Does receiving public benefits affect my application for permanent residency?

In my Consulta Migratoria® column this week, I answer a question from a reader who wants to apply for public benefits for his U.S. citizen daughters.

Each case is different and the answers vary depending on each person's immigration history.

Here I provide general answers to your questions. Please consult with an immigration attorney to receive personalized legal advice before starting any procedure.

This is the column:

I am applying for permanent residency through the U visa. I have two American girls ages 6 and 9. My hours at work have been reduced and I need to apply for food stamps and health insurance for my daughters. My family and friends tell me not to do this because it will affect my immigration process. Is this true? Adrian R.

Adrian, applying for food stamps and health insurance for your U.S. children should not affect your application for permanent residency through U nonimmigrant status, known as the U visa.

But it is true that there are circumstances under which receiving public assistance may affect certain applications for permanent residency or U.S. citizenship.

However, public benefits granted to U.S. citizen children generally do not prejudice the immigration applications of their parents or other relatives.

The U.S. government stipulates that certain immigrants who wish to obtain permanent residency cannot be a "public charge". That means they must not apply for certain public benefits. If they do, it could cause an immigrant to be ineligible for immigration benefits.

The no public charge requirement does not apply to certain immigrants applying for permanent residence, such as refugees and asylees or persons on T and U visas.

Adrian, I recommend that you speak with a representative from the welfare office to determine if your U.S. citizen daughters are eligible for food stamps and health insurance.

Be sure to provide all financial information requested, including your assets and income, and never lie when applying for this service. Obtaining them through fraud is severely punishable by law and will affect your immigration process.

What it means to be a public charge

If a person is unable to support themselves financially and relies on public benefits that provide cash or certain medical assistance, then they may be considered a "public charge," according to the U.S. Citizenship and Immigration Services (USCIS).

These are some public benefits that could consider a person as a public charge:

  1. Temporary Assistance for Needy Families (TANF), commonly known as welfare.
  2. Supplemental Security Income (SSI) program, which pays benefits to disabled adults and children who have low incomes and limited resources.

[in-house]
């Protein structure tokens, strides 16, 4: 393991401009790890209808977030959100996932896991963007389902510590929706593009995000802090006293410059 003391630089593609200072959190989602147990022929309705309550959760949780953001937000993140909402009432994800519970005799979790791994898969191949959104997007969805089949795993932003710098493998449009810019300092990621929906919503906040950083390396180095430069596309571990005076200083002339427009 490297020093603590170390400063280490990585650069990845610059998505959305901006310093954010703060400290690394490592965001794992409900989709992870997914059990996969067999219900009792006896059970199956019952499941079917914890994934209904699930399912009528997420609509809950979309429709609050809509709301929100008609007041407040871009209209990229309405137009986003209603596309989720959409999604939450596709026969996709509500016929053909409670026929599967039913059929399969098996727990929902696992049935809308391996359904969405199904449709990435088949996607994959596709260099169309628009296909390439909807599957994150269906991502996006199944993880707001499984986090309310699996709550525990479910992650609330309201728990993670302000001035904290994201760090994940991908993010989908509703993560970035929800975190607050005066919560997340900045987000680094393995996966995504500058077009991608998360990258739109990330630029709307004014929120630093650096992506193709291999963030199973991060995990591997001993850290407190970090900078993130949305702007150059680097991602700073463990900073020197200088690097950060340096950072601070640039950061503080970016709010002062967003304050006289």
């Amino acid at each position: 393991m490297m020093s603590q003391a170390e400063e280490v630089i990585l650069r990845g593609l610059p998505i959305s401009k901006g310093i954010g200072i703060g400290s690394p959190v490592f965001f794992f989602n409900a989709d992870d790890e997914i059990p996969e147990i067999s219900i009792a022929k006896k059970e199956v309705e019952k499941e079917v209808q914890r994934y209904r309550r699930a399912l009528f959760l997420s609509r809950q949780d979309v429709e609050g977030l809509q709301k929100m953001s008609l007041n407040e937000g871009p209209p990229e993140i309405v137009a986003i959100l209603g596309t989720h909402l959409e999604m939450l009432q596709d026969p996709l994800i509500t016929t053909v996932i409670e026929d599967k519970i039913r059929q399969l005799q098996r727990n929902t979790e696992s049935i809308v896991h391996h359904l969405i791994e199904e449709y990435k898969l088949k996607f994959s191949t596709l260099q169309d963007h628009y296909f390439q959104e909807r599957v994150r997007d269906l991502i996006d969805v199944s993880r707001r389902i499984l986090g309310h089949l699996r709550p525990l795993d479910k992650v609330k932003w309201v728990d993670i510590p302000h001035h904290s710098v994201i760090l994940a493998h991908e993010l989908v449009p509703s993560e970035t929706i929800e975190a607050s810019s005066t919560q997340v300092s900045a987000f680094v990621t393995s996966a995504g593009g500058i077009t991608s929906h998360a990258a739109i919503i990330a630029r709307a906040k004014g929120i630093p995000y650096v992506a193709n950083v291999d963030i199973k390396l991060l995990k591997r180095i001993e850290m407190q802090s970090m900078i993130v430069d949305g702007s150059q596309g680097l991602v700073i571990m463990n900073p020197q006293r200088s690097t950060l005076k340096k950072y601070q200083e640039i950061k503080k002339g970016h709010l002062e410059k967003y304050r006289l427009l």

3. State or local grant programs.
  4. Medi-Cal/Medicaid benefits used for long-term institutionalization of aliens, such as a nursing home or mental health facility.

Other factors taken into account are age, health, income, family situation, education and skills of the person.

Public benefits that do not affect immigration procedures

Receiving them does not automatically make you a public charge. A USCIS officer must evaluate each case in context of the circumstances before determining whether an immigrant is a public charge.

According to USCIS, an alien is generally not considered a public charge if he or she uses the following public benefits:

  1. Medicaid/Medi-Cal and other health services (including public assistance for immunizations, screenings and treatment of symptoms of communicable diseases); the use of health clinics and short-term rehabilitation services; and emergency medical services.
  2. Children's Health Insurance (CHIP)
  3. Nutrition programs, including the Supplemental Nutrition Assistance Program (SNAP), popularly known as food stamps or "food stamps," the Supplemental Nutrition Program for Women, Infants, and Children (WIC), the National School Lunch and School Breakfast Program, and other food assistance programs, both supplemental and emergency.
  4. Housing benefits
  5. Child care services
  6. Energy assistance, such as Low Income Home Energy Assistance Program (LIHEAP)
  7. Emergency disaster relief
  8. Foster care and adoption assistance
  9. Educational assistance (such as public school), including benefits under the Head Start Act and aid for elementary, secondary, or higher education.
  10. Job training programs
  11. In-kind assistance (in-kind); programs, services or community assistance (such as soup kitchens, counseling and crisis intervention, and short-term shelters).

Cash benefits to which an individual contributed through employment, such as Social Security, government pensions, veterans' benefits, and unemployment compensation no count against its admissibility.

Warning for permanent residents

If you are a permanent resident receiving public assistance, do not travel out of the country for more than 6 months. If you stay out longer than that, USCIS may question you when you return to determine if you may become a public charge and deny you entry.

Before traveling outside the United States, you should consult with a representative of the social services office to determine if you can continue to receive assistance while you are out of the country.

Receiving public assistance should not affect your application for citizenship unless you obtained the benefits improperly. In that case, the USCIS may determine that you are not of good moral character for obtaining this service to which you were not entitled and deny your application.

Always consult with an immigration attorney before applying for any immigration or public benefit.